Rupert Murdoch and Prince Al-Waleed bin Talal in 2010

Say what you like about Rupert Murdoch, if there’s one certainty in life it’s that his journalists will always put a positive spin on things when writing about their boss.

The latest quarterly result released by News Corporation this morning will be no different, even though it shows the world’s biggest newspaper division continuing its inexorable decline with another 15% drop in earnings.

The Australian’s early website coverage ran under the headline “Books, property lift News Corp revenue” and opened with the following:

“Media giant News Corp has posted a better-than-expected second quarter result, with revenues pushed 2 per cent higher due to a strong performance from the book publishing and digital real estate businesses.”

This positive spin culture is something Rupert has demanded right throughout his record-breaking 63 year run at the top of News Ltd, News Corp and 21st Century Fox — and the likes of super-obedient columnists such as Terry McCrann have made an enriching career out of it.

From time to time you get columnists who attempt to claim Rupert is no control freak and they say and do whatever they like, even when it contradicts the views of their master.

Check out these two notable examples from Andrew Bolt and Chris Kenny over the past week, after Media Watch host Paul Barry hopped into the issue of Rupert’s tweeting about Abbott’s chief of staff Peta Credlin.

However, supposedly independent Bolt, and his not-really-fearless best mate Terry McCrann, will never actually directly and meaningfully criticise the behaviour of their unethical employer, save for acknowledging the bleeding obvious that industrial-scale phone hacking was indefensible.

When have Bolt and McCrann ever said Rupert’s gerrymandered control of News Corp and 21st Century Fox is fundamentally undemocratic and should be unwound?

The Australian’s former media columnist Amanda Meade was a prime example of the culture when she was suspended from her Media Diary column in 2001 for daring to call Rupert Murdoch a “foreigner”. See this Crikey wrap from the time.

There is little prospect that The Australian’s current media writer Darren Davidson will make such a blunder as, together with media editor Sharri Markson, they have taken partisan pro-Murdoch reporting to a whole new level.

Yesterday, Davidson was even trying to claim on Twitter that Saudi billionaire Prince Al-Waleed bin Talal remained a “significant” shareholder in News Corp with just 1% of the voting stock or about 0.4% of the total stock.

The saga of Davidson’s defensive and distorted reporting of last year’s shareholder revolt at News Corp is worth repeating, though the Oz still won’t admit it was wrong, as per today’s Cut & Paste.

Firstly, Davidson is yet to report that his boss completely shut down debate at the AGM and also refused to disclose the proxy votes that would have informed the meeting about the unprecedented shareholder revolt. Rupert was clearly embarrassed about the revolt and tried to cover it up. He did this by waiting for 36 hours before releasing the votes to the Securities and Exchange Commission late on a Friday after trading on Wall Street had closed.

The world’s media completely missed it, until this now-controversial Crikey story on the following Monday asserted that billionaire Saudi Prince Al-Waleed bin Talal had voted to end Rupert’s gerrymandered control over News Corp.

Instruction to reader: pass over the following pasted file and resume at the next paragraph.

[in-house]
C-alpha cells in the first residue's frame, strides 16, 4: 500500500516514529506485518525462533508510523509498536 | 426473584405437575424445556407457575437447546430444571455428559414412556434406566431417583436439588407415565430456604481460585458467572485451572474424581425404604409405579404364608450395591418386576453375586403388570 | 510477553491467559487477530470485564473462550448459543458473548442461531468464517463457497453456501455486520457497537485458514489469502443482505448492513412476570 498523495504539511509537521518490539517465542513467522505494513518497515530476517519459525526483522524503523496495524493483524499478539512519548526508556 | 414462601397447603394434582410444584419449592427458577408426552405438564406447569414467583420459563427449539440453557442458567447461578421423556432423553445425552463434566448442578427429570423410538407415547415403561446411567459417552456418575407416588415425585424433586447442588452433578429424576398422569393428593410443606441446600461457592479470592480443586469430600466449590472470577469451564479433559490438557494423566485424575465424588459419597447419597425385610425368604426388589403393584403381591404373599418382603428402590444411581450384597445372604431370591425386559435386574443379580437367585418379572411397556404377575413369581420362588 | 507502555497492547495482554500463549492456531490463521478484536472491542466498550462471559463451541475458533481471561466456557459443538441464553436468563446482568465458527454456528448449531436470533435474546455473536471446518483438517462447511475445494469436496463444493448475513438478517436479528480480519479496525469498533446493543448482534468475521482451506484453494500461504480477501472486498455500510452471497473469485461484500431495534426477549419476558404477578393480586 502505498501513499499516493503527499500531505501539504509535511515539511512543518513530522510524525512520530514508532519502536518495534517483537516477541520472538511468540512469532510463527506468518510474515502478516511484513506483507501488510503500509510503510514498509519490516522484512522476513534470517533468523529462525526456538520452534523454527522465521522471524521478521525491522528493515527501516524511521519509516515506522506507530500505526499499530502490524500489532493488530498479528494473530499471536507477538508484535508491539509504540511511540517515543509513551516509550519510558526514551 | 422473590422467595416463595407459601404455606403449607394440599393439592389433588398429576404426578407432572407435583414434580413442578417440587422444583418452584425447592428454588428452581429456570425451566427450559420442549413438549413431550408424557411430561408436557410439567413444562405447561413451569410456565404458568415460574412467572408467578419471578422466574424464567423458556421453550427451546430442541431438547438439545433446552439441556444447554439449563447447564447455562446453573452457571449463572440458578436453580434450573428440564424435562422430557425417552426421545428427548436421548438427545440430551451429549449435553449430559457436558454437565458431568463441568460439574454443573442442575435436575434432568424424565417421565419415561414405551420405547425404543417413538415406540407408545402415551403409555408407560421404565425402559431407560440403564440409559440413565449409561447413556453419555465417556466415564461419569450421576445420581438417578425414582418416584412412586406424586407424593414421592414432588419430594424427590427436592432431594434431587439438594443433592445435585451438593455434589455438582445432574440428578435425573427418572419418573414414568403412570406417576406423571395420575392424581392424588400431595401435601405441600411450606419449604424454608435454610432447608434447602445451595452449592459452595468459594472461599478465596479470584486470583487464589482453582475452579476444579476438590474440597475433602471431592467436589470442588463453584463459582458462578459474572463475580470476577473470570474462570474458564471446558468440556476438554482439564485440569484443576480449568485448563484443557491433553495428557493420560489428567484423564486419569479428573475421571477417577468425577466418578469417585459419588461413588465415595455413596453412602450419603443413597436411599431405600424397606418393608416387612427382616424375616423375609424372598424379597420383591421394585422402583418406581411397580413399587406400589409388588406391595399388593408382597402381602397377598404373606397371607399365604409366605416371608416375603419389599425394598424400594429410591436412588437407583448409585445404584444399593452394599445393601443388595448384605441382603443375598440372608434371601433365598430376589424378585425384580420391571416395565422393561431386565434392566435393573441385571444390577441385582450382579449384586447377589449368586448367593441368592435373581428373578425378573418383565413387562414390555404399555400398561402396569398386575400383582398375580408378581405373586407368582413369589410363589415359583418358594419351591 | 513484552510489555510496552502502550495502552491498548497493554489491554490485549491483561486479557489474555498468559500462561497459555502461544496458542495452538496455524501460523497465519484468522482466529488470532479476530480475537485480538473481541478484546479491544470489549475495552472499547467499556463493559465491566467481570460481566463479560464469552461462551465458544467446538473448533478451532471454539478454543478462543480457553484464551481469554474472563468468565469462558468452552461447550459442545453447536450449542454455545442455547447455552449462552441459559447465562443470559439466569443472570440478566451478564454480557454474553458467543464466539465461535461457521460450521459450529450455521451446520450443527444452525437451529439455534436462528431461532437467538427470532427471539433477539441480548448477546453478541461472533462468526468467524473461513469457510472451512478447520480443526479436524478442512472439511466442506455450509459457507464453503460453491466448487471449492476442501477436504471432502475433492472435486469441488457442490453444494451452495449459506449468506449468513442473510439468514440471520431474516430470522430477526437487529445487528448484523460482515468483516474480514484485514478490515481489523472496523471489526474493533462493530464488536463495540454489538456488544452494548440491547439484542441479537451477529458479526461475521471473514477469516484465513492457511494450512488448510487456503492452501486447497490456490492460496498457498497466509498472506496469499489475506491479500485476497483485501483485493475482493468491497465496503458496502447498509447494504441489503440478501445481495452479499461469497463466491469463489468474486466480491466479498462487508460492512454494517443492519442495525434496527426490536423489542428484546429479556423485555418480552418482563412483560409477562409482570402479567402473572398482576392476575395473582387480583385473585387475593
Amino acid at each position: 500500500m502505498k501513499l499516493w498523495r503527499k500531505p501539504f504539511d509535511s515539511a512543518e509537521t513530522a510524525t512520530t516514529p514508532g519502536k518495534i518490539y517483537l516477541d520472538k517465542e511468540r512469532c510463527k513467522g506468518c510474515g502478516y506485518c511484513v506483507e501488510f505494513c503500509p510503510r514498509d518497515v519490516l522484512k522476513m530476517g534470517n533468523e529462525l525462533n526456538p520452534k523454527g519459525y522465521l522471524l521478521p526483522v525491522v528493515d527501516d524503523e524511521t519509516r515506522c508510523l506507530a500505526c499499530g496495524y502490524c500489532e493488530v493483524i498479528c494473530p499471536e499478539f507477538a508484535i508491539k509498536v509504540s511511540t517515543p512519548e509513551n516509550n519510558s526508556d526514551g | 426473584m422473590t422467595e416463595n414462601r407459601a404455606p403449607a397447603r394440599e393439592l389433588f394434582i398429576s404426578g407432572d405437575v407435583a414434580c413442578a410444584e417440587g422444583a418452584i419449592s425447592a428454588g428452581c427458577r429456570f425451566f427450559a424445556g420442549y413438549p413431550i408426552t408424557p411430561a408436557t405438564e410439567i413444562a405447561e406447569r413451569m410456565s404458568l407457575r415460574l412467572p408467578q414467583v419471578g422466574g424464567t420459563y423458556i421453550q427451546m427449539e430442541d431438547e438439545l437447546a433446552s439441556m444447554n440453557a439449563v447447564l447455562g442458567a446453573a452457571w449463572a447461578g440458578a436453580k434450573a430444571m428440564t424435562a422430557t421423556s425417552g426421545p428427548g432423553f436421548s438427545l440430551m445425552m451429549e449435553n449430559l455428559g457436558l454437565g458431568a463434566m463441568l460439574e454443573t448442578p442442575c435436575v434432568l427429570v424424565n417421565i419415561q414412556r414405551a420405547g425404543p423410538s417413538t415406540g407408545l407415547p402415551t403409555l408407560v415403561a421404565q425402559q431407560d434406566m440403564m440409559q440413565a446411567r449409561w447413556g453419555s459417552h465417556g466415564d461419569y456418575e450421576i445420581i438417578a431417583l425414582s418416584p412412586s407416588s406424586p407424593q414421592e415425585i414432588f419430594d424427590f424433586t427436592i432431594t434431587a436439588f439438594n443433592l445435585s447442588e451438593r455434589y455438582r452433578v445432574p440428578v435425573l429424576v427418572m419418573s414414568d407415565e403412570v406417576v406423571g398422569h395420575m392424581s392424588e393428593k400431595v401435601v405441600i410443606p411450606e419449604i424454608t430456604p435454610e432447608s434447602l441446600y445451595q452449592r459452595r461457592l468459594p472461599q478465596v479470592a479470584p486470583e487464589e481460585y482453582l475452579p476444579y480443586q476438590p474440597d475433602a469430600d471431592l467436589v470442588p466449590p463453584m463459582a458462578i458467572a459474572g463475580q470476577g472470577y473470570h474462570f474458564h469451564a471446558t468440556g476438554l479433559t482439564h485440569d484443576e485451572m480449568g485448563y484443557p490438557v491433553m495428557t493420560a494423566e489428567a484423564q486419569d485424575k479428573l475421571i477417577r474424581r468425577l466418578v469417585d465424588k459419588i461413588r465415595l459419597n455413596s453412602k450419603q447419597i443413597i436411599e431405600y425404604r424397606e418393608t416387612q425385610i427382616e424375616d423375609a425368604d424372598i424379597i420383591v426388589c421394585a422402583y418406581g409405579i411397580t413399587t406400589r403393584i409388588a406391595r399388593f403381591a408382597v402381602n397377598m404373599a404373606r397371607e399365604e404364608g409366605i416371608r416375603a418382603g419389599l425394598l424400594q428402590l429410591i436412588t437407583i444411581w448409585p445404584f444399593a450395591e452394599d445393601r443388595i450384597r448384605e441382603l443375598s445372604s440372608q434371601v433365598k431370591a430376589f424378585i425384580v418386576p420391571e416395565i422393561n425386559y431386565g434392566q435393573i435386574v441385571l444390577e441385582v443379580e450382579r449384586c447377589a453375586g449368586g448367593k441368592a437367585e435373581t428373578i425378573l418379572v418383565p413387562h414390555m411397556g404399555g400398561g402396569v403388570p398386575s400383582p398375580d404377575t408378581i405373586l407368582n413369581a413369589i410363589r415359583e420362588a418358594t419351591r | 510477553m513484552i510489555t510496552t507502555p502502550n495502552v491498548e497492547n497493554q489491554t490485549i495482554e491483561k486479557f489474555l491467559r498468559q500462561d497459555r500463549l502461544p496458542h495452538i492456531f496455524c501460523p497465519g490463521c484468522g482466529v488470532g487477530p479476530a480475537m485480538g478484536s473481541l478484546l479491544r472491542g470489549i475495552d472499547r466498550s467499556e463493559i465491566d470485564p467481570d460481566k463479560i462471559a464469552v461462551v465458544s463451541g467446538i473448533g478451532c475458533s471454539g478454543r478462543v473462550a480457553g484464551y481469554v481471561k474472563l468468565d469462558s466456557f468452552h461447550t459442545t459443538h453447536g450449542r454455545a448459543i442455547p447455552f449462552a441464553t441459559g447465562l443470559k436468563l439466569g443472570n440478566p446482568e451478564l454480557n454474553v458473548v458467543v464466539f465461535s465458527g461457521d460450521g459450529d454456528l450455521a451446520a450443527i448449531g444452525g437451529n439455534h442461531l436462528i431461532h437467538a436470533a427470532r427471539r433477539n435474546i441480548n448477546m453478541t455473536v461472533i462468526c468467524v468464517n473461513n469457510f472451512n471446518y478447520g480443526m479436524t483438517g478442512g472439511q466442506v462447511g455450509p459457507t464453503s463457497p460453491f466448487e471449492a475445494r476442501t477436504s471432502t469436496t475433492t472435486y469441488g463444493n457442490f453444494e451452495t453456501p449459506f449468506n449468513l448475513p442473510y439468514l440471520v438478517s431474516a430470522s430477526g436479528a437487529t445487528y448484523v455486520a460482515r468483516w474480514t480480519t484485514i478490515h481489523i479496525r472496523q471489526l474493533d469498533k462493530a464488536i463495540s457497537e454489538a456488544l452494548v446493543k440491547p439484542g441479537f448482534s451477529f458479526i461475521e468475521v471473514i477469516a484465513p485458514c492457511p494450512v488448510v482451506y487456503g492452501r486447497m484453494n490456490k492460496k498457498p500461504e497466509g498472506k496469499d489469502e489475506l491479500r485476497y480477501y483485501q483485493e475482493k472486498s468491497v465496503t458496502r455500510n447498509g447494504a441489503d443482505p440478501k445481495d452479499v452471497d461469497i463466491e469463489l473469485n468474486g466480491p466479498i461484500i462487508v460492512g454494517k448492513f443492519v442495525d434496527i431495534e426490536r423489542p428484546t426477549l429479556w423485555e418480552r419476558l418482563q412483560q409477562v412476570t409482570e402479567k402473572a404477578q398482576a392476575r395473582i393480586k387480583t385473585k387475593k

It was statistically impossible for the Prince and the Murdochs to have both voted their stated shareholdings against the hostile shareholder resolution proposing a more democratic one vote one value capital structure.

However, this didn’t stop Davidson downplaying the actual voting numbers — Rupert was nearly rolled with 47% of the voted stock opposing his gerrymandered control — and instead focusing on some weasel words of support from the Prince, who was quoted telling The Australian directly: “We never vote against our partner Mr Murdoch.”

Truth be known, we now know he had already voted with his feet by selling most of his holding to a hostile shareholder who did vote to end Rupert’s gerrymander. Today’s Davidson effort asserts that the debate was based on “a false assumption”. Hang on a minute. News Corp published this “definitive proxy statement” on October 1 last year. On page 31 it provided an update on substantial shareholders with more than 5%, as of September 11, 2014. This showed the Saudi Prince owned 13.184 million voting shares or 6.6% of the total. However, there is a note leading to another page that says the Prince’s holding is only relevant up until December 31, 2013. Why the different treatment for him?

On Wednesday, the Prince finally ended the argument by releasing this clarifying statement that he had sold down to 1% and this “orderly disposal program was predominantly executed in the first half of 2014”.

News Corp is an Australian listed company, and these actions by the Saudi royal family certainly do not comply with our listing rules, which require shareholders who own more than 5% of a company to disclose any 1% move within three days of the transaction.

Why isn’t The Australian demanding action against the Prince, who appears to have secretly sold his News Corp shares without telling his trusted “partner”?

If Murdoch did know about the sell-down, why did News Corp publish inaccurate data in the proxy statement?

If Murdoch actually allowed questions and debate at this year’s News Corp AGM, we might get some answers. Don’t hold your breath for McCrann, Bolt or Davidson to ever write: “Rupert Murdoch should allow unfettered free speech at the News Corp AGM.”

Peter Fray

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